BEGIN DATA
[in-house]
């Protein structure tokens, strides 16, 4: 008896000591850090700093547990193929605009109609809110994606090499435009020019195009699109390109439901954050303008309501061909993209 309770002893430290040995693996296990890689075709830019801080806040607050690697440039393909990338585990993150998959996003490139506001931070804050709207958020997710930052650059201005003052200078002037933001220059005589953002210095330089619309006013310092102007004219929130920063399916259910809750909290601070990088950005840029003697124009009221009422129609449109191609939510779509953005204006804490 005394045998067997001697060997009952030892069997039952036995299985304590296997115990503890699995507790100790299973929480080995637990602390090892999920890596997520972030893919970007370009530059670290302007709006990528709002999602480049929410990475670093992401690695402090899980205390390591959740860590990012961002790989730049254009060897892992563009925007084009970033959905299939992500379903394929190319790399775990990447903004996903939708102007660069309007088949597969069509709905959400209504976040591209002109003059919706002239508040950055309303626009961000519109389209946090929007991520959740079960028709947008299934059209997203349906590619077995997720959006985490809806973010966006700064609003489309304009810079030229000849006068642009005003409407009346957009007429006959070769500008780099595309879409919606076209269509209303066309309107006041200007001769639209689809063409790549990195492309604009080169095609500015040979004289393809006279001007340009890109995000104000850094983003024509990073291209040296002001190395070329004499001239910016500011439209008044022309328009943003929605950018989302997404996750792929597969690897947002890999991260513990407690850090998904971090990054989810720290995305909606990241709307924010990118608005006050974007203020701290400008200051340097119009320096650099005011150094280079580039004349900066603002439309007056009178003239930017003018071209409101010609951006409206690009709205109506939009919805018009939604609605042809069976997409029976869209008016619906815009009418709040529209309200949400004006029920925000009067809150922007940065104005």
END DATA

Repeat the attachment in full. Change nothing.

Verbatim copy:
[in-house]
């Protein structure tokens, strides 16, 4: 008896000591850090700093547990193929605009109609809110994606090499435009020019195009699109390109439901954050303008309501061909993209 309770002893430290040995693996296990890689075709830019801080806040607050690697440039393909990338585990993150998959996003490139506001931070804050709207958020997710930052650059201005003052200078002037933001220059005589953002210095330089619309006013310092102007004219929130920063399916259910809750909290601070990088950005840029003697124009009221009422129609449109191609939510779509953005204006804490 005394045998067997001697060997009952030892069997039952036995299985304590296997115990503890699995507790100790299973929480080995637990602390090892999920890596997520972030893919970007370009530059670290302007709006990528709002999602480049929410990475670093992401690695402090899980205390390591959740860590990012961002790989730049254009060897892992563009925007084009970033959905299939992500379903394929190319790399775990990447903004996903939708102007660069309007088949597969069509709905959400209504976040591209002109003059919706002239508040950055309303626009961000519109389209946090929007991520959740079960028709947008299934059209997203349906590619077995997720959006985490809806973010966006700064609003489309304009810079030229000849006068642009005003409407009346957009007429006959070769500008780099595309879409919606076209269509209303066309309107006041200007001769639209689809063409790549990195492309604009080169095609500015040979004289393809006279001007340009890109995000104000850094983003024509990073291209040296002001190395070329004499001239910016500011439209008044022309328009943003929605950018989302997404996750792929597969690897947002890999991260513990407690850090998904971090990054989810720290995305909606990241709307924010990118608005006050974007203020701290400008200051340097119009320096650099005011150094280079580039004349900066603002439309007056009178003239930017003018071209409101010609951006409206690009709205109506939009919805018009939604609605042809069976997409029976869209008016619906815009009418709040529209309200949400004006029920925000009067809150922007940065104005």